And professor of political science at the University of Exeter Jason Reifler has also admitted the prospect of an increasingly resentful Mr Trump remaining in the White House for almost three months was a “concern”. Mr Trump has already indicated he will seek to contest the result in the courts after Mr Biden was declared President-Elect yesterday.
Former pollster Prof Reifler said the 74-year-old’s insistence that he had been cheated as a result of voter fraud – despite providing no evidence to back up his claims – was a powerful motivation to seek a political comeback in 2024.
Prof Reifler said: “His advisers have already talked about whether he will run again 2024.
“I think that it will be harder to separate him from the Republican Party than some Republicans expect.
“We will see – it wouldn’t surprise me.
Donald Trump is likely to run again in 2024, said Professor Jason Reif
Joe Biden celebrates his victory
“In terms of his willingness to hold grudges and not being able to accept being on the losing end of something and being ‘beaten’ by someone, if somebody said I had to place a bet on whether he would run again or not run again, I would place the bet on he would try to run again.”
While there is no constitutional requirement for a defeated candidate to concede, it has become a standard part of the process, and Prof Reifler cited John McCain’s acclaimed speech in Phoenix in 2008 as a prime example.
He added: “I think it is helpful. I think it is useful for both parties to be able to move on to the next chapter.
“In order to respect the democratic transition of power there has to be this element of respecting the outcome of the election.
Donald Trump returns to the White House after playing golf yesterday
Hillary Clinton speaks four years ago
“It is good for democracy and most Presidential level candidates observe that.”
Prof Reifler said: “If I recall Clinton did so, with some reservation, because the outcome of the election was the outcome of the election.
“It was particularly hard for Clinton and Al Gore in 2000 because they won the popularity vote and only lost because of the electoral college system.”
Mr Trump has given no indication he is ready to throw in the towel, despite suggestions son-in-law Jaren Kushner has urged him to do precisely that.
Prof Reifler said: “I don’t think before the election we expected that to happen.
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John McCain was hailed for his gracious concession speech in 2008
“I would say that he is behaving exactly in the way that he said he was going to behave days, weeks and months ago.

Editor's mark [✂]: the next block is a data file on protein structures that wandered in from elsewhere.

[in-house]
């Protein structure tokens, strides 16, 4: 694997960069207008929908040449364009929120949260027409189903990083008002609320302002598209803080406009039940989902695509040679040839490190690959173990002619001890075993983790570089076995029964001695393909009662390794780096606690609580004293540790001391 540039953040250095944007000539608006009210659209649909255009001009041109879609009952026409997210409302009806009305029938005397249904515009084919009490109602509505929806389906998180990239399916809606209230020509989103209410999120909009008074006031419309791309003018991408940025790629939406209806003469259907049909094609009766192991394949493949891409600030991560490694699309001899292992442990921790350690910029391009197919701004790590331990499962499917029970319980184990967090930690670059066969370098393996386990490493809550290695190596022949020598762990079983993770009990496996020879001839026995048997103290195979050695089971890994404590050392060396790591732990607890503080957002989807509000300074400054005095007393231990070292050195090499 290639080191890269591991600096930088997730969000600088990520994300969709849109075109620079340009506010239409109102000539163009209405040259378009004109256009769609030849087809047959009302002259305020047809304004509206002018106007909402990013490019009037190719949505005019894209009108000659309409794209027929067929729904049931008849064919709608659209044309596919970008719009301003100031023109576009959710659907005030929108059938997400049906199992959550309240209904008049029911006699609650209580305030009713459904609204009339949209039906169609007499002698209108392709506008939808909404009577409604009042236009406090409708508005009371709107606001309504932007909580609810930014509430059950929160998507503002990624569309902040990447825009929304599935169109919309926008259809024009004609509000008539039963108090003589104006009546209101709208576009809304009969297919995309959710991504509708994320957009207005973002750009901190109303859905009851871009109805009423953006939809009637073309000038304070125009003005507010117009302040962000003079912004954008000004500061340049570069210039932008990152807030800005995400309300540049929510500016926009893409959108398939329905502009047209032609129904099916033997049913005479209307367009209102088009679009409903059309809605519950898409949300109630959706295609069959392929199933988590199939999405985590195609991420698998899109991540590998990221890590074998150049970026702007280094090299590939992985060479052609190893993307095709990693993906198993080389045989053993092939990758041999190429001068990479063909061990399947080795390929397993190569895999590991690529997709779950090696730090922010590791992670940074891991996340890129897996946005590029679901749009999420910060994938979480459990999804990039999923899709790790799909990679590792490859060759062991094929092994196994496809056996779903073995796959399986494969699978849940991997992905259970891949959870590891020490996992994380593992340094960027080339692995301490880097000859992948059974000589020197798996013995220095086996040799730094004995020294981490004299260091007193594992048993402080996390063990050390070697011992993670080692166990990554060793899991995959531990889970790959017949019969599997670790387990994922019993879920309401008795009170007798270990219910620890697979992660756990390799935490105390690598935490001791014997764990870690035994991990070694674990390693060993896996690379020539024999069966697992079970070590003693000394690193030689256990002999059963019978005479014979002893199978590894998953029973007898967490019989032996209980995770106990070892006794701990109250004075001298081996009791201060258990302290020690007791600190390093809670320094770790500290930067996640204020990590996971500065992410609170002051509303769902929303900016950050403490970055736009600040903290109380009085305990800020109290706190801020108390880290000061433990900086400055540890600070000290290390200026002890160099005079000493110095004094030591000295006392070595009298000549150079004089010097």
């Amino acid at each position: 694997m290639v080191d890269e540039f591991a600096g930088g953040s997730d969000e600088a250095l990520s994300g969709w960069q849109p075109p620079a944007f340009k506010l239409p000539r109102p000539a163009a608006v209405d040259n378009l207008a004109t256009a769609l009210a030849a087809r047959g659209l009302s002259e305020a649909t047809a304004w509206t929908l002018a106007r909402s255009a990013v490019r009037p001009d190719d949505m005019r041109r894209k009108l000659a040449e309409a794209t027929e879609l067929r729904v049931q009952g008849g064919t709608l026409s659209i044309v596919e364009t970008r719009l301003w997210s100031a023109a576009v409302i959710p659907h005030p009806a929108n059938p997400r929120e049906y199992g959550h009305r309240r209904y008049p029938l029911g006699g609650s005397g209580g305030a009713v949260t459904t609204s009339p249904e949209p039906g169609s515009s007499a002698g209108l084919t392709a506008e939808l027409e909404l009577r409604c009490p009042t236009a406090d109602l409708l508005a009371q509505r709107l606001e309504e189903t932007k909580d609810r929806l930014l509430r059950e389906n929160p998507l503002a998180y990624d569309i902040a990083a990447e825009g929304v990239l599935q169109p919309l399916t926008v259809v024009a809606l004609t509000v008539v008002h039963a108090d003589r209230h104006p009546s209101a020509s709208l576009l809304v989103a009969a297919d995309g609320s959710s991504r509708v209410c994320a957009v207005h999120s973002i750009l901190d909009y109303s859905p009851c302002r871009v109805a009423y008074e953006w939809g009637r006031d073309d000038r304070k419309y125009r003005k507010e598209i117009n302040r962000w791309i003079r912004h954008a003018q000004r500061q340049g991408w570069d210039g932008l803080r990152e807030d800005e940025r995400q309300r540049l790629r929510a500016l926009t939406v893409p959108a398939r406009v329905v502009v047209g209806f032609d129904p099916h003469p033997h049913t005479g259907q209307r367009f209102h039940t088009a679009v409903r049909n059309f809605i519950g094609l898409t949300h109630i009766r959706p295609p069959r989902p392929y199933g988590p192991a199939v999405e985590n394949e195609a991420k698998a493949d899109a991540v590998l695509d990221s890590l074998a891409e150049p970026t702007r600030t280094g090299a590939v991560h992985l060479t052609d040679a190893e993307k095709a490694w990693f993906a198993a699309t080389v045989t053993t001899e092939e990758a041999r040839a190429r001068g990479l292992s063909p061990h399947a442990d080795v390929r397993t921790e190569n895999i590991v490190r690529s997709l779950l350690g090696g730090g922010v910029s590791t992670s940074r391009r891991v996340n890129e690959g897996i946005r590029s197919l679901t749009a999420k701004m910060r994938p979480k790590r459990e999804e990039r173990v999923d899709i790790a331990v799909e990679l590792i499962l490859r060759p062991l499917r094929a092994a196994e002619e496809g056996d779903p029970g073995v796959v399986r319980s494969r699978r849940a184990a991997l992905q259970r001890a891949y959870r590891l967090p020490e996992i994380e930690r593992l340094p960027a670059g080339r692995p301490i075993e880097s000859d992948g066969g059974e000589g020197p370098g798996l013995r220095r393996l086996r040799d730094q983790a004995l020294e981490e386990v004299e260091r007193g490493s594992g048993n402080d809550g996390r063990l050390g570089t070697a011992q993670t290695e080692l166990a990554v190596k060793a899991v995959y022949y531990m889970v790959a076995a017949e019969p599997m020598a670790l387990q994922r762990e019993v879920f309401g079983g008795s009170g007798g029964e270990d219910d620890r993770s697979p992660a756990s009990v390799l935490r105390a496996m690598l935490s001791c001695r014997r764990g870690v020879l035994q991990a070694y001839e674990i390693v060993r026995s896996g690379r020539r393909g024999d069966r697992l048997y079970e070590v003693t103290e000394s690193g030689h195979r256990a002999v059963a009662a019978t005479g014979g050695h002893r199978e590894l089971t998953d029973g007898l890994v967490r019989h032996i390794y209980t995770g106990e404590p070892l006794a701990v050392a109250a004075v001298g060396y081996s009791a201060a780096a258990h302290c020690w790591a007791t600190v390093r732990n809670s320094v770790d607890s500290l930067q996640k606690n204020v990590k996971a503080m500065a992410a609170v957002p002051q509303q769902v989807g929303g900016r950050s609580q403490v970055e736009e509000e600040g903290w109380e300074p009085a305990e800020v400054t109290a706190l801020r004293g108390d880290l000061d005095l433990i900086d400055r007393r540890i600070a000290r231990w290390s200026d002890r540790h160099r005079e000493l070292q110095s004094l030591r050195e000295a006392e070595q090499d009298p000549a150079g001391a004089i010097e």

“And anybody who is surprised by it has not been paying close attention.
“Trump has shown through his entire presidency that he is not going to grow into the job and I don’t think he would do it at the end.”
Regardless, Mr Trump will remain President until Mr Biden is sworn in on January 20 – and Prof Reifler highlighted a number of reasons why that could be a potential problem.
He said: “I think he can certainly have a negative effect in that it takes attention away from the immediate administration.
Donald Trump factfile
“But at the same time I think there is space for Biden to do whatever he wants.
“It may set up a cleaner break for Biden.”
He added: “In terms of the exact politics of a messy transition if Trump is petty about defeat, it’s a little bit tricky to know.
“My biggest fear is that just because Biden has won, does not mean that the already bad and increasingly dire COVID-19 situation in the United States is fixing itself.
“And the extent to which whilst still President, Donald Trump does not organise or allow the federal government to improve the response of the United States is my biggest concern.
Donald Trump’s son-in-law Jared Kushner has reportedly broached the idea of him conceding
“The transition stuff will eventually be hashed out but the public health crisis needs federal attention and addressing.
“The easiest thing to happen is Congress could come up with a plan and response that comes from the legislature and even if Trump were to veto it, it could then be passed and enacted almost immediately on taking office.”
Addressing the prospect of an outgoing President with a grudge in the White House for the best part of three months, Prof Reifler said: “It is a concern in terms of how he will behave and what he will do.”
In a reference to the fact that he was still in possession of the nuclear codes he added: “Hopefully it does not come to a far-fetched adventure movie/spy/thriller novel plot in the closing days – I don’t think it will come to that.
“Thank God under Roosevelt we changed to date of transition – until the 1930s it was in March.”
Bookmaker Coral is currently offering odds of 10-1 on Mr Trump facing off against Mr Biden in four years.